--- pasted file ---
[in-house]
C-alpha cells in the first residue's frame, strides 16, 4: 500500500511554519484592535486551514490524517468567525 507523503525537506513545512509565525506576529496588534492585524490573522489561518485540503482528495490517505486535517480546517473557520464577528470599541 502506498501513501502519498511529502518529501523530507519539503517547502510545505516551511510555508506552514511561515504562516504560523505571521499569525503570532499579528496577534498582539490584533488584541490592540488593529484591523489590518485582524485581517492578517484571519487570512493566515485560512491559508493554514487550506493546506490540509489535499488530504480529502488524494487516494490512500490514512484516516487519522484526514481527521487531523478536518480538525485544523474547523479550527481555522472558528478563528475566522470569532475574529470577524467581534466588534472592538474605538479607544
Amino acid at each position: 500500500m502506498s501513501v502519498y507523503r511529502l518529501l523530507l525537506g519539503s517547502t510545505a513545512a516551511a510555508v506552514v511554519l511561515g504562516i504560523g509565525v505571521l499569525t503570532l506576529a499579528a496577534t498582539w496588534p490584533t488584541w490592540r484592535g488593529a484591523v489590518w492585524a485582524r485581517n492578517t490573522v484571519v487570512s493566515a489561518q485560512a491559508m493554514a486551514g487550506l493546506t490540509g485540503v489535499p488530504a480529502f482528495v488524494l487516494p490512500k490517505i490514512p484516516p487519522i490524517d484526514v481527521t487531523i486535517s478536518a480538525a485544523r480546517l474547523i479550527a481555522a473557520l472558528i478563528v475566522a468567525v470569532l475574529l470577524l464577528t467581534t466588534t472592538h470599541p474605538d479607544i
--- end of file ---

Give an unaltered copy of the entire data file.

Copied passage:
[in-house]
C-alpha cells in the first residue's frame, strides 16, 4: 500500500511554519484592535486551514490524517468567525 507523503525537506513545512509565525506576529496588534492585524490573522489561518485540503482528495490517505486535517480546517473557520464577528470599541 502506498501513501502519498511529502518529501523530507519539503517547502510545505516551511510555508506552514511561515504562516504560523505571521499569525503570532499579528496577534498582539490584533488584541490592540488593529484591523489590518485582524485581517492578517484571519487570512493566515485560512491559508493554514487550506493546506490540509489535499488530504480529502488524494487516494490512500490514512484516516487519522484526514481527521487531523478536518480538525485544523474547523479550527481555522472558528478563528475566522470569532475574529470577524467581534466588534472592538474605538479607544
Amino acid at each position: 500500500m502506498s501513501v502519498y507523503r511529502l518529501l523530507l525537506g519539503s517547502t510545505a513545512a516551511a510555508v506552514v511554519l511561515g504562516i504560523g509565525v505571521l499569525t503570532l506576529a499579528a496577534t498582539w496588534p490584533t488584541w490592540r484592535g488593529a484591523v489590518w492585524a485582524r485581517n492578517t490573522v484571519v487570512s493566515a489561518q485560512a491559508m493554514a486551514g487550506l493546506t490540509g485540503v489535499p488530504a480529502f482528495v488524494l487516494p490512500k490517505i490514512p484516516p487519522i490524517d484526514v481527521t487531523i486535517s478536518a480538525a485544523r480546517l474547523i479550527a481555522a473557520l472558528i478563528v475566522a468567525v470569532l475574529l470577524l464577528t467581534t466588534t472592538h470599541p474605538d479607544i